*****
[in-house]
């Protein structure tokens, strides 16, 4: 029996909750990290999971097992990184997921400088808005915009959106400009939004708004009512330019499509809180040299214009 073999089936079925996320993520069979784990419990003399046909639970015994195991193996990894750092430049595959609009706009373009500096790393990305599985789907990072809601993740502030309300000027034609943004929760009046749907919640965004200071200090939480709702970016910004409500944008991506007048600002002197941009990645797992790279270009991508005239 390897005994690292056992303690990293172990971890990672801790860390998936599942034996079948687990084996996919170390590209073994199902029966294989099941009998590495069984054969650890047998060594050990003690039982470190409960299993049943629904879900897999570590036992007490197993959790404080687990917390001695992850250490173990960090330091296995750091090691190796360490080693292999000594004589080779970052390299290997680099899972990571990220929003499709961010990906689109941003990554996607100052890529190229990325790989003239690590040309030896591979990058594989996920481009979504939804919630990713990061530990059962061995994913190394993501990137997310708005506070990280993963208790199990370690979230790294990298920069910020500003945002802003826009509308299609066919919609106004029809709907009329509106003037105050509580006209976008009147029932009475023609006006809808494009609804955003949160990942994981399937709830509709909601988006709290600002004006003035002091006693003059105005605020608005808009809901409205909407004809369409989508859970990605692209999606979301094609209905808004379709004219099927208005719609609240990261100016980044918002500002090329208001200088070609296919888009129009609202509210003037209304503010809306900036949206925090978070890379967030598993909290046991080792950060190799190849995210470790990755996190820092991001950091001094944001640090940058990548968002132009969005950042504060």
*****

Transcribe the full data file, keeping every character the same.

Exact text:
[in-house]
């Protein structure tokens, strides 16, 4: 029996909750990290999971097992990184997921400088808005915009959106400009939004708004009512330019499509809180040299214009 073999089936079925996320993520069979784990419990003399046909639970015994195991193996990894750092430049595959609009706009373009500096790393990305599985789907990072809601993740502030309300000027034609943004929760009046749907919640965004200071200090939480709702970016910004409500944008991506007048600002002197941009990645797992790279270009991508005239 390897005994690292056992303690990293172990971890990672801790860390998936599942034996079948687990084996996919170390590209073994199902029966294989099941009998590495069984054969650890047998060594050990003690039982470190409960299993049943629904879900897999570590036992007490197993959790404080687990917390001695992850250490173990960090330091296995750091090691190796360490080693292999000594004589080779970052390299290997680099899972990571990220929003499709961010990906689109941003990554996607100052890529190229990325790989003239690590040309030896591979990058594989996920481009979504939804919630990713990061530990059962061995994913190394993501990137997310708005506070990280993963208790199990370690979230790294990298920069910020500003945002802003826009509308299609066919919609106004029809709907009329509106003037105050509580006209976008009147029932009475023609006006809808494009609804955003949160990942994981399937709830509709909601988006709290600002004006003035002091006693003059105005605020608005808009809901409205909407004809369409989508859970990605692209999606979301094609209905808004379709004219099927208005719609609240990261100016980044918002500002090329208001200088070609296919888009129009609202509210003037209304503010809306900036949206925090978070890379967030598993909290046991080792950060190799190849995210470790990755996190820092991001950091001094944001640090940058990548968002132009969005950042504060």